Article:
(For some reason, I’m listening to Anne Hathaway’s rendition of “I Dreamed A Dream” from the Les Misérables soundtrack as I write this. It’s on repeat. Yeah. I know.)
Comedian Marc Maron is probably best known for his podcast, entitled “WTF with Marc Maron,” in which he conducts one-on-one interviews with comedians like Chris Rock, Louis C.K., Amy Poehler, and various television people. He’s even had an episode with a porn actress, which didn’t devolve into shaming or anything of the sort.
Before finding success with his podcast, Maron was mostly a stand-up and hosted a program called Morning Sedition on the now-defunct Air America for a short time. Unlike some of his peers in the New York alternative comedy scene, he never quite hit it big until he ventured into the world of podcasting. (Well, “big” is relative. But he has his own show, so he’s bigger than most people working in the entertainment industry.)
The podcast showcases Maron’s excellent, although – at times – aggressive interview skills (if you’ve ever listened to his podcast, then you know he’s definitely not someone who shies away from asking a question – ask retired prop comic Gallagher), but also his ability to just have a compelling and thought-provoking conversation with someone.
It’s because of his podcast that Maron was eventually able to acquire his own show, Maron, where he plays a fictionalized version of himself. The self-insert has drawn a lot of comparisons to Louis C.K.’s show, Louie, and while I understand why Maron would invite such commentary, I would argue they’re very different shows because of the inherent differences between the two comics’ personalities.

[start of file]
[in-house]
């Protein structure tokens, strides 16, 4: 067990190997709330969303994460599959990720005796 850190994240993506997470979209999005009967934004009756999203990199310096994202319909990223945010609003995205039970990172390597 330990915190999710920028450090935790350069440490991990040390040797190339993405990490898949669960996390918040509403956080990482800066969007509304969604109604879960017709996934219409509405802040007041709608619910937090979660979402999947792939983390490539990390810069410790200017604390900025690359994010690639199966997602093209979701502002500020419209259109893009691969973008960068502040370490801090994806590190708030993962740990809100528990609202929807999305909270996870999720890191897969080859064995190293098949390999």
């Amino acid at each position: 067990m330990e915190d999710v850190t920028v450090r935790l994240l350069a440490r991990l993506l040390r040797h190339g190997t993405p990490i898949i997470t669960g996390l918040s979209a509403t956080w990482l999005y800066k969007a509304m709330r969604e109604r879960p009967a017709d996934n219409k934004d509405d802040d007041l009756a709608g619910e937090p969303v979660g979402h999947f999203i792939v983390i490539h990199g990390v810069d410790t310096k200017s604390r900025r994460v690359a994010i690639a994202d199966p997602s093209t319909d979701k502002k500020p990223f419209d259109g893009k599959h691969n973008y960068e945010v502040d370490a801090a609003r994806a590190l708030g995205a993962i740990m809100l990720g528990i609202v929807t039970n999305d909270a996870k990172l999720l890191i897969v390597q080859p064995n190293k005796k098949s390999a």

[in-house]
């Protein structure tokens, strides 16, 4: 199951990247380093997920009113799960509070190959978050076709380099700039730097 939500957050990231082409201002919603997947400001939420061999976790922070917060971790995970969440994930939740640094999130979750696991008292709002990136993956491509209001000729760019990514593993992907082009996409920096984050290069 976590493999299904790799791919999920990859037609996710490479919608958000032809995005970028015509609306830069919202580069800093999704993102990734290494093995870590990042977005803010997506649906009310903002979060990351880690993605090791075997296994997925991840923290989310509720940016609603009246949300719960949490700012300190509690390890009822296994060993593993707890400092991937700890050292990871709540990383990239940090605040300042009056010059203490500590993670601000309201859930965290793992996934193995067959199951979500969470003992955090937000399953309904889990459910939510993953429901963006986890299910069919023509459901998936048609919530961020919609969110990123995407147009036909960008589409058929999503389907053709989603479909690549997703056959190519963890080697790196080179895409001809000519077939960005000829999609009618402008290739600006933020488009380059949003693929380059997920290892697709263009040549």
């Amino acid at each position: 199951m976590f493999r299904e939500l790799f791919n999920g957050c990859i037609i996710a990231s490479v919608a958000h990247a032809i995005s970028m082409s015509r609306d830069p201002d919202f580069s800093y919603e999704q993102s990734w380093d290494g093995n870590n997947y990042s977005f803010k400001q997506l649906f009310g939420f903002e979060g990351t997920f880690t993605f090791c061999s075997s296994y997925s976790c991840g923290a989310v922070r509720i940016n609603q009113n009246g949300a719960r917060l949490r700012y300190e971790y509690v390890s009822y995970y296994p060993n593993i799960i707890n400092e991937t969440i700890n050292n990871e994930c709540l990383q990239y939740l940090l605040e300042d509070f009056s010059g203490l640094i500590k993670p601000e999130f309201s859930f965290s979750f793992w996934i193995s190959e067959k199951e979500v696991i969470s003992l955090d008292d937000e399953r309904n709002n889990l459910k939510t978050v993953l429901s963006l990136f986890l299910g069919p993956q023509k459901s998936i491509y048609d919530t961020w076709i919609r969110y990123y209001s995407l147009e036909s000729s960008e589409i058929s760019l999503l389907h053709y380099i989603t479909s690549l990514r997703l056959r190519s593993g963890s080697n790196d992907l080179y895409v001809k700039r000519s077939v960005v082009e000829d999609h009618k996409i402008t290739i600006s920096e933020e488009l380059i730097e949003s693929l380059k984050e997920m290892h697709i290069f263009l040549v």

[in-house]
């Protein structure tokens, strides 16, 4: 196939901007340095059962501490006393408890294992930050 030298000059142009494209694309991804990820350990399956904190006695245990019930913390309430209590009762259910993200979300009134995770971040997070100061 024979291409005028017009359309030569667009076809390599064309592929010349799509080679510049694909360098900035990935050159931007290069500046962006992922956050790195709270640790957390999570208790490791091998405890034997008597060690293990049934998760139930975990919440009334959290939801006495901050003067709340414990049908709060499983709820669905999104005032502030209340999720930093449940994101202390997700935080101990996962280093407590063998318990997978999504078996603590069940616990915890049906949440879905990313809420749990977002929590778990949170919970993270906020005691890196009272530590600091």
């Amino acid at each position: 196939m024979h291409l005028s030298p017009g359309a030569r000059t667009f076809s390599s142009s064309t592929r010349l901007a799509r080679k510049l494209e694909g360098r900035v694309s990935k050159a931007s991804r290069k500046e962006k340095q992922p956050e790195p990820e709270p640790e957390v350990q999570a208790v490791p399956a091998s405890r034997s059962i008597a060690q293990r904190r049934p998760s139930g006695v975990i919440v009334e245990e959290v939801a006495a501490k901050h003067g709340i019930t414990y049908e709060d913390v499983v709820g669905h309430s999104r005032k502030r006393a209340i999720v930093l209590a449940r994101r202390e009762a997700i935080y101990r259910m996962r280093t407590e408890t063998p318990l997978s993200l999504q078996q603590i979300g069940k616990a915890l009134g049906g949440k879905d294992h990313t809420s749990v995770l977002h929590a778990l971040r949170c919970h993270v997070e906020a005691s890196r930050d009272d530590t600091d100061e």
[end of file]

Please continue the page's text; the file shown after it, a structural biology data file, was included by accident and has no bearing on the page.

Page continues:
Maron’s style of comedy is much more bitter and rage-fueled, driven by his outrage at the world. At the same time, the show is tonally very light. Whereas Louie has delved into some dark, gut-wrenching material, Maron is much more of a comedy and centers of Maron’s tendencies to blow things out of proportion.
The premiere episode centers on Marc tracking down – as you can guess from the title of the episode – an internet troll. He brings along his friend, Dave Foley, for the ride. The internet troll doesn’t back down when confronted by Marc, however, and Marc ends up walking away feeling disappointed and slightly ashamed that he went through so much effort just to track this one anonymous Internet user down. Rating: B-
Marc acquires an intern/assistant, Kyle (Josh Brener), and must also contend with a dead possum stuck in his air vent. Despite help being readily available to him, Marc insists on handling the situation himself, but first he must go out and buy the “necessary” equipment. In the end, a neighbor deals with the possum after Marc gives a speech about how his father was never around to teach him how to do these “manly” things. Rating: B
Marc’s Dad, played by Judd Hirsch, shows up at Marc’s house. He’s mentioned in each of the previous two episodes. The two have a turbulent relationship, as chronicled in the episode, thanks to Marc’s Dad being a very strange, non-sensible man. (He quit being a doctor and is now selling vitamins and living out of his RV.) Rating: B+
Marc’s friend Illeana Douglas, played by herself, sets him up on a blind date with a bookstore worker (Maria Thayer). Marc winds up going out on a date with a dominatrix, Justine (Maribeth Monroe), instead. Marc reasons that he must be evolving as a person because he’s so tolerant and open-minded about Justine’s profession, but the relationship is one banana bread-loaf from falling apart. Marc’s Dad is still parked outside Marc’s house, as well, and reveals that he’s in a relationship with a Filipina woman, which Marc has trouble wrapping his head around. Rating: A-
Maron airs Fridays at 10/9 PM central on IFC.